Banks leaning on hard-up co-op owners

Letters to board members of indebted co-ops point out they will be personally responsible in the event of a bankruptcy

Co-operative housing associations that find themselves in financial trouble are increasingly experiencing threats from banks, warning them that individual board members will be held financially responsible if the association defaults on its loans.

In order to escape financial responsibilities they have little chance of repaying, many andelsboligforeninger have in the past chosen to dissolve themselves, yet allow residents remain living in their flats as renters.

“Our system doesn’t let you just throw away the key and walk away, like you can in the US,” Bjørn Mortensen, the head of Nykredit, a bank, said. “When you’ve bought something, you’ve bought something.”

A letter in time
There are currently five co-operative housing associations, made up of about 200 flats in total, seeking to declare bankruptcy. Many more are in debt however and banks fear they could follow suit.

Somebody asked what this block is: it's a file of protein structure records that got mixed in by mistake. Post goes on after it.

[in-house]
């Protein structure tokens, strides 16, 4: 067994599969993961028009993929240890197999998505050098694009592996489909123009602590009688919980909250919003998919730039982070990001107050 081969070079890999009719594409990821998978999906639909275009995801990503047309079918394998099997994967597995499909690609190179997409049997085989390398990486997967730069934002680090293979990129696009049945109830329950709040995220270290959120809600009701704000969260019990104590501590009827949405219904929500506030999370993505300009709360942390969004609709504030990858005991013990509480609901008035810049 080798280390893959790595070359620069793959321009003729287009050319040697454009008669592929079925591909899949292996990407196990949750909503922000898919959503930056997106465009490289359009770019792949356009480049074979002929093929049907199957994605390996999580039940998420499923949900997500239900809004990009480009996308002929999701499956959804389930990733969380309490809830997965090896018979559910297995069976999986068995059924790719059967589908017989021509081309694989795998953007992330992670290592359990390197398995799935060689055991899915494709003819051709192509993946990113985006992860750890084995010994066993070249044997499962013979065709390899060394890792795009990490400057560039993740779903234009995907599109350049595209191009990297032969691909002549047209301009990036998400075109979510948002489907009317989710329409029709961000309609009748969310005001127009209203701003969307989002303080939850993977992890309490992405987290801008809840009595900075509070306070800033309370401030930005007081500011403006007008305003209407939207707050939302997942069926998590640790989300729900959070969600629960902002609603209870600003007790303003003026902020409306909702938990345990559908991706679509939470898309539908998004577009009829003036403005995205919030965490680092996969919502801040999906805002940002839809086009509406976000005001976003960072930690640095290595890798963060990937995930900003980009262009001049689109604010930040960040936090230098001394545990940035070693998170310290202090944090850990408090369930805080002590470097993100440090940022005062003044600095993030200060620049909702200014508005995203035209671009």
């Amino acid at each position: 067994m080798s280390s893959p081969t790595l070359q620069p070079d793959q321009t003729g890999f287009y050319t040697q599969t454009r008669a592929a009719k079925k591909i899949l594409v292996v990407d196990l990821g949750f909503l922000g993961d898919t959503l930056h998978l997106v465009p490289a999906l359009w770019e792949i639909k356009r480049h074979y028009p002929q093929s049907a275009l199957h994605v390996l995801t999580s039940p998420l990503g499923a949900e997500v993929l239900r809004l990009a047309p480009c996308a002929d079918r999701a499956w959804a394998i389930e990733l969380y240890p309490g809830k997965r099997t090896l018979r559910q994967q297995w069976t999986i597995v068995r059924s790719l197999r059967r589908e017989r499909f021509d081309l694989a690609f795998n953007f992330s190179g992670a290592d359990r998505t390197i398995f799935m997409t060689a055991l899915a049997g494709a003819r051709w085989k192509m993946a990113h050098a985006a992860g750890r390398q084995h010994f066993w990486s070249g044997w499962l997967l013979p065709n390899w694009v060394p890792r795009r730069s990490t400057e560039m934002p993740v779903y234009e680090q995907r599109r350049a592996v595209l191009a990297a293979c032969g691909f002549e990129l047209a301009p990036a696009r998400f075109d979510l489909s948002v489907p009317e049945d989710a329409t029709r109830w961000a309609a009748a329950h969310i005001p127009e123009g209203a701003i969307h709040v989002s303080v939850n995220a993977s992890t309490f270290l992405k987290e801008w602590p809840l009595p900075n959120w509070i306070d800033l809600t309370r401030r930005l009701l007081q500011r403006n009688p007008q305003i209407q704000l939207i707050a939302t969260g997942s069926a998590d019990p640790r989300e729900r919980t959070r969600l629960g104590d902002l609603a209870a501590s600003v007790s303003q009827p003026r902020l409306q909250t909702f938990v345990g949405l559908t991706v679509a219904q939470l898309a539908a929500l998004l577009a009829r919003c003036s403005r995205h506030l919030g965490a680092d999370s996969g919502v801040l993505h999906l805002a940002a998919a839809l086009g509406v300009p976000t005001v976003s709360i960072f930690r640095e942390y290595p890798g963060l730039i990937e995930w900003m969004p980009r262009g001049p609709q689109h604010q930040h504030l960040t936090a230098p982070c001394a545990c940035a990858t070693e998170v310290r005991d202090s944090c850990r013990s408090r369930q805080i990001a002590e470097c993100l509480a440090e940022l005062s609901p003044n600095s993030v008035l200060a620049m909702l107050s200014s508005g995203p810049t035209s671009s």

Lawyers for Nykredit and Danske Bank have reportedly sent letters to the board members of all five organisations informing them of their financial responsibility. 

Board members said they were angered by the threats, but Birgitte Gammeljord, a lawyer for Danske Bank, said the housing association’s own lawyers should have informed them better. 





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